How to Reset Your Windows 10 Computer

By Andy Rathbone

When dealing with a particularly sick computer, sometimes reinstalling Windows 10 is the only cure. In the past, reinstalling Windows took a lot of time and effort. When you add the time spent installing Windows with the time spent copying your files and programs back onto the computer, you could be looking at a half-day’s work.

Windows 10 aims to solve that problem. By pushing a few buttons, you can tell Windows to reinstall itself onto your computer. And while installing a fresh copy of itself, Windows saves everybody’s user accounts, everyone’s personal files, their apps downloaded from the Windows Store, and some of their most important settings.

Performing a reset saves settings from your wireless network connections as well as from your cellular connection, if you have one. The Reset tool also remembers any BitLocker and BitLocker-To-Go settings, drive letter assignments, and personalization settings, including your lock screen background and desktop wallpaper.

When your computer wakes up feeling refreshed with its new copy of Windows, you only need to reinstall your desktop programs. (The program politely leaves a handy list of those programs on your desktop, complete with website links, if possible, so you know exactly what to reinstall.)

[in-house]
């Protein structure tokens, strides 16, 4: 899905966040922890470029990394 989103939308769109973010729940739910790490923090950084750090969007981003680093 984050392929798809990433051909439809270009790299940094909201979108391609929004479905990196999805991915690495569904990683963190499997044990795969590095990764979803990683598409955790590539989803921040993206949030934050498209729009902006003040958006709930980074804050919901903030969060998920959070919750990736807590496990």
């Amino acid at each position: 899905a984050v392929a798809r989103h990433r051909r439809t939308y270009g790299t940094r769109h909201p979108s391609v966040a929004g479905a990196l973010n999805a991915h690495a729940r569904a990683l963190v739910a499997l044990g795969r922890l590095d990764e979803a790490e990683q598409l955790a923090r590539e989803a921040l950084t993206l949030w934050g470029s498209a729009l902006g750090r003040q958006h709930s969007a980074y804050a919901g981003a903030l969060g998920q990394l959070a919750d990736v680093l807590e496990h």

The Reset tool can go one step further, if you like, by wiping your computer completely clean of everything: user accounts, data, and personal files. Then Windows 10 reinstalls itself, just as if it were on a new PC. That lets you either start from scratch or simply give away your computer to a relative or charity without worrying about leaking your personal information.

To reset your ailing PC, follow these steps:

  1. Click the Start button and choose Settings from the Start menu.

    The Settings app appears.

  2. Click the Settings app’s Update & Security icon. When the Update & Security window appears, click the Recovery option from the left pane. Then, in the section called Reset Your PC, click the Get Started button.

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    If asked, insert your Windows disc, flash drive, or whatever else you used to first install Windows. Don’t have a Windows installation disc or drive? Then click Cancel. You can’t use the Reset option, unfortunately.

    Windows displays the window shown here, offering two ways to reset your computer.

    Unless you have a good reason, choose Keep My Files.

    Unless you have a good reason, choose Keep My Files.
  3. Choose an option and click Next.

    The Reset tool offers two options:

    • Keep My Files: The most widely used choice, this reinstalls Windows, but preserves everybody’s user accounts and files. The only thing you lose are desktop programs, which must be reinstalled from their discs or installation files. If you choose this option, jump to Step 6.